Friday, 23 November 2012

The Oyl Neighbourhood

The background art in the old Fleischer cartoons is a real treat. Let’s look at a few of them from the start of the Popeye “The Man on the Flying Trapeze” (1934). Everything in an early Popeye is warped and bent, of course, including the streets.

By the way, it wasn’t out of the realm of possibility to have a ramshackle house on a lot with a picket fence in a downtown core. I’ve seen pictures of downtowns with tall buildings, car dealerships, and so on, that have expanded and taken over what were residential areas. But not all the homes have been pushed out and a few still sit on what has become prime commercial real estate.

My favourite part of this operetta is the neighbourhood kids and cat, all doing kind of a clog dance in unison and singing. The cat is as human as the kids, and it sings and dances.

It’s not a great Popeye. The conflict is contrived. The bad guy is mute and it’s not his fault Olive’s being a won’t-go-all-the-way tramp again and dumps Popeye to run after him. There’s a nice cycle animation of a rolling ship to open the cartoon and, of course, the singing, dancing neighbourhood cat.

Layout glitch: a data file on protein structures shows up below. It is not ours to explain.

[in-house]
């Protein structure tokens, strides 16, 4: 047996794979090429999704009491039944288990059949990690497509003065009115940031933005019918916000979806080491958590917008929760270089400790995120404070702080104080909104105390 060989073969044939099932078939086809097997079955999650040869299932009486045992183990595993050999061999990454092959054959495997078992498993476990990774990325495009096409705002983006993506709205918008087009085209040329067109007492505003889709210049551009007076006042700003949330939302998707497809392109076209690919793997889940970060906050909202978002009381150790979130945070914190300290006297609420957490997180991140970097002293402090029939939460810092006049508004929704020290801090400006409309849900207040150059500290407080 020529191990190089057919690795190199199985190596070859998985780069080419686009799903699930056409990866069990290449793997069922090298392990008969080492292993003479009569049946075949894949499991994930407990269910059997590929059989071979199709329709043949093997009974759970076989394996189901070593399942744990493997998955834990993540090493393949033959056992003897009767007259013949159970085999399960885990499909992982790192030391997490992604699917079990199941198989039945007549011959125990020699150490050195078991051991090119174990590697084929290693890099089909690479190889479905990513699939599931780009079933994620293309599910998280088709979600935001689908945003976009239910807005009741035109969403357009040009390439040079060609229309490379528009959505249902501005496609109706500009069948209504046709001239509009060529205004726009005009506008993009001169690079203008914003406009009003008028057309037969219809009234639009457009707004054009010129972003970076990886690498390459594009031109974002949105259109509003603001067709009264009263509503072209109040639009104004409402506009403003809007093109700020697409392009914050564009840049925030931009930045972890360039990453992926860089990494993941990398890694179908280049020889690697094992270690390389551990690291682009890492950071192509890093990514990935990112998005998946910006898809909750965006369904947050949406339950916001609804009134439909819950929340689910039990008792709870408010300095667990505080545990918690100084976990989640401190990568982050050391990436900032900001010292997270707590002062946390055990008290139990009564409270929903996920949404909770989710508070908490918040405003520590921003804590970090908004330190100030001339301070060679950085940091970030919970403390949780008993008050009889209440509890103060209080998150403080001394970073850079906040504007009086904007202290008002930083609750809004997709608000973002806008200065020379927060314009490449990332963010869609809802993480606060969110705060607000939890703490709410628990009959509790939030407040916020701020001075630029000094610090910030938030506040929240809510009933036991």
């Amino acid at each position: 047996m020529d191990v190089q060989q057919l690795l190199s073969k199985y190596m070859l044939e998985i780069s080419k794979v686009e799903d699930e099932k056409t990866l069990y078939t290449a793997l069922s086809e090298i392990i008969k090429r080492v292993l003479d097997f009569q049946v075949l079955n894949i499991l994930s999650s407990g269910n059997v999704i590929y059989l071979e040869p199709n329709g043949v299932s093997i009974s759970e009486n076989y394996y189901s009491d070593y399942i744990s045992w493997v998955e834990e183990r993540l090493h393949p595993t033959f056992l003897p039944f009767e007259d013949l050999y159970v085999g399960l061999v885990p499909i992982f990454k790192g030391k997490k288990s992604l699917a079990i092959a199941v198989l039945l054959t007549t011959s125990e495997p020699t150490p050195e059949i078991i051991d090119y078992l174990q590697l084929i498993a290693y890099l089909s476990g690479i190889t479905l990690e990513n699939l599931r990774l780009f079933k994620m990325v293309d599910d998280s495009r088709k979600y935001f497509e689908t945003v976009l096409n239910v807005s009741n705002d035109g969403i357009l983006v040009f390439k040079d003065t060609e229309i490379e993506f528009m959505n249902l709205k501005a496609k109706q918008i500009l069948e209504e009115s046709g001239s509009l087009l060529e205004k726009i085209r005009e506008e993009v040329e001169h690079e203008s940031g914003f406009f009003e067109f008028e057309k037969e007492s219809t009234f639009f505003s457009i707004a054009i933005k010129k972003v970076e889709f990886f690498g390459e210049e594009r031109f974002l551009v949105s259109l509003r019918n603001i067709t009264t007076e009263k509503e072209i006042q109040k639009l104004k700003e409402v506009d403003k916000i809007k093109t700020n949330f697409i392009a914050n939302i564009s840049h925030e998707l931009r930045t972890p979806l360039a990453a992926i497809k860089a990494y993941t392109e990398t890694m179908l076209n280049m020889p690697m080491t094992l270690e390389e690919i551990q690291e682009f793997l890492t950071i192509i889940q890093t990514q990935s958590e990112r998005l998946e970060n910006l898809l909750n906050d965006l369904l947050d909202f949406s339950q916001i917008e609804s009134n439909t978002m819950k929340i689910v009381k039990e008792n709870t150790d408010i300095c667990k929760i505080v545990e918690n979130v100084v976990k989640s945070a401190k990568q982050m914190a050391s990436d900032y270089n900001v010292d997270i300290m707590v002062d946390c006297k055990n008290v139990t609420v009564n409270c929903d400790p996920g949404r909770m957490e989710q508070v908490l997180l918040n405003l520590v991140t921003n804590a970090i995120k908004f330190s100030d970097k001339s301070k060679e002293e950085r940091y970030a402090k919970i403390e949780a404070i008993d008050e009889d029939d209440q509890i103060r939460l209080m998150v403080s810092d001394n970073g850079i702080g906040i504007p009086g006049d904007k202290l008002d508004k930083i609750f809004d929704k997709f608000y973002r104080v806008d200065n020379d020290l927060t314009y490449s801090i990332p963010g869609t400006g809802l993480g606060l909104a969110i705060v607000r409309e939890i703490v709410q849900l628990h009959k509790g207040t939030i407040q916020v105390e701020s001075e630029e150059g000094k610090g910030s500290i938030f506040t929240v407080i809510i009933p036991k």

Willard Bowsky and Dave Tendlar get the animation credits.


  1. "Not a great Popeye"? Pshaw! One of the best of the Fleischer series, I'd say. At least Olive picked somebody besides Bluto to be unfaithful to Popeye with for a change!

  2. This is one of a few early Popeyes which try to tie the story around a song, both familiar and original. "Beware of Barnacle Bill" was a later attempt by Bowsky, in even more of a musical format (and the studio's second go-round with the song), while Seymour Kneitel would do "Brotherly Love", where the song is more designed to fit an original storyline, instead of the other way around.

  3. If there's one thing about this film that will drive someone up a wall, it's the constant repetition of the song, "The Man on the Flying Trapeze". Personally, this is one of my favorite Popeye shorts.